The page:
A large part of the Nigeria Crisis Response in 2016 is providing seeds for this planting season. The first distribution took place at one of our care-centers near Abuja. The disaster team coordinated the distribution. The care-center includes enough land to give each of the 70 households a small plot. People can also rent additional lands to produce more crops.
Elizabethtown members who visited Nigeria in January have been sharing their stories with churches. They have been tirelessly promoting the seed distribution and their efforts have brought in significant funds towards the goal of $347,000.
Here is an excerpt from a Newsline piece about the seeds project. The Nigerians of the northeast are traditionally an agrarian people. Many make their living from farming or they subsidize their incomes or their diets by tending small farms or gardens.
Nigerian novelist Chinua Achebe, once considered Nigeria’s poet laureate, wrote a book titled, “Things Fall Apart.” The book was about the rhythms of life associated with the agricultural life in Nigeria and how things changed when white missionaries came bearing the gospel message. But what we learned from this book was the importance of the planting and harvest times to life in Nigeria. The planting comes as the annual rains begin in May and June. Then, after a productive growing season, the harvest takes place in the fall, providing food and incomes for the coming year.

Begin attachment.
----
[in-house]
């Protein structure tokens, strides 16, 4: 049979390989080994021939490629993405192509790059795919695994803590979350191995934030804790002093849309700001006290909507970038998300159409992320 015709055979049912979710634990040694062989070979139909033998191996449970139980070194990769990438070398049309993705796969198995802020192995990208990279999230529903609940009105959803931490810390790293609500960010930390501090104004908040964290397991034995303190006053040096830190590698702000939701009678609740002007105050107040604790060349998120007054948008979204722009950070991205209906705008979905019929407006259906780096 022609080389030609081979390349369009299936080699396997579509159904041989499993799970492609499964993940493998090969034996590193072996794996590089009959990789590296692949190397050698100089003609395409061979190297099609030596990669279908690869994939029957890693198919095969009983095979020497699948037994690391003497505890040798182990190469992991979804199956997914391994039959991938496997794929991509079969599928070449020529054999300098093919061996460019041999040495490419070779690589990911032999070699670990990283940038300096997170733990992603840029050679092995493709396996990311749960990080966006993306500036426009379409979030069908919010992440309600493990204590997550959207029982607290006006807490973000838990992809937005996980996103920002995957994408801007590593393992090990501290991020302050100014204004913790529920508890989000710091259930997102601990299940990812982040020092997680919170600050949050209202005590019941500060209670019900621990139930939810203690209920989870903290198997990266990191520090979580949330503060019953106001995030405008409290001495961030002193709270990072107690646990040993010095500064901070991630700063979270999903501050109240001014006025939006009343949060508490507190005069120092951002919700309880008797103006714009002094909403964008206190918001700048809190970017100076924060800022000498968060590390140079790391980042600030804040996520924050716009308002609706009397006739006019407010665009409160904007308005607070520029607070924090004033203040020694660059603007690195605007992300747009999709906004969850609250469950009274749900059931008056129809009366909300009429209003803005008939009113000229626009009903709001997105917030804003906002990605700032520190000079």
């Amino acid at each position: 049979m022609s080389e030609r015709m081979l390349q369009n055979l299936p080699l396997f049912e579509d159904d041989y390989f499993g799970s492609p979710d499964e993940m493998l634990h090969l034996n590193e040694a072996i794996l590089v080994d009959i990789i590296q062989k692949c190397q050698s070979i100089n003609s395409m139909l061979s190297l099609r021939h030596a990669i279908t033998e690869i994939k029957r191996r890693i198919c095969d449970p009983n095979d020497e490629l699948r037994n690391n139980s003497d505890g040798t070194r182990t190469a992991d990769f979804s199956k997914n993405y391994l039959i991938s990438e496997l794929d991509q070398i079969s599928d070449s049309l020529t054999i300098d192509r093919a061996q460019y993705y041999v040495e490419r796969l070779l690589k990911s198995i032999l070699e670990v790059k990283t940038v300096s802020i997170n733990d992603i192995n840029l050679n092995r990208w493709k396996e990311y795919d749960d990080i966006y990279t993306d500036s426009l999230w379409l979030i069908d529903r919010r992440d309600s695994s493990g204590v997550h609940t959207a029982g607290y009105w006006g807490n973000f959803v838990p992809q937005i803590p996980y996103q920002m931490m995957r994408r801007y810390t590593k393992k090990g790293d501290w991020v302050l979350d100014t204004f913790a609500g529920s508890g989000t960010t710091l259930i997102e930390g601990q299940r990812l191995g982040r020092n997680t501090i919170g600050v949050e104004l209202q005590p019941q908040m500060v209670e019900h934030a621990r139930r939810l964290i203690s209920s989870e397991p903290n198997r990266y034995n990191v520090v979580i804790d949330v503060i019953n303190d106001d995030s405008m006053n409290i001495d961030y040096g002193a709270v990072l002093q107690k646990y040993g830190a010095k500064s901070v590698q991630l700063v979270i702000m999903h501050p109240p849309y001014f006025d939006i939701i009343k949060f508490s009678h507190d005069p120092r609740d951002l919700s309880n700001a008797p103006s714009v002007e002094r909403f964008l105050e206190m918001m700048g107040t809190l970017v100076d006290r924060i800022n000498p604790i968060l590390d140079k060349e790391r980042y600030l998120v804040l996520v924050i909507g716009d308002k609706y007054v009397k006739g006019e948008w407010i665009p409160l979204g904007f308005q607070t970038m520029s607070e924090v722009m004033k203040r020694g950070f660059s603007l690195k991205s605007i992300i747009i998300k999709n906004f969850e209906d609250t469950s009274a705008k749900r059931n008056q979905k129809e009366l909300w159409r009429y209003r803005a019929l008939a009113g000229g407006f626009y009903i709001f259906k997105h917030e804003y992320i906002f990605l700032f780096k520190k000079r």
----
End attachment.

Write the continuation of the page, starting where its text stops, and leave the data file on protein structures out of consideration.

Over the last few years, the violence and destruction carried out by Boko Haram have adversely affected farming as well as communities and church life. Now, since the return of Nigeria’s military to the area, tensions have lessened and people are returning to their traditional homes and villages. Among the biggest needs we see for the coming year are seeds, herbicides, and fertilizer so that planting can begin again on a large scale. Our plan is to help provide the means for the people to get back to the land and return to the one thing that has sustained them in the past–farming.
Through the Nigeria Crisis Fund, we are planning to provide money to purchase seeds, herbicides, and fertilizer that will assist Nigerians in helping themselves. If we can do this, then come harvest time this fall, we can reduce the amount of funds required to provide food distributions, and may be able to close out that phase of our response.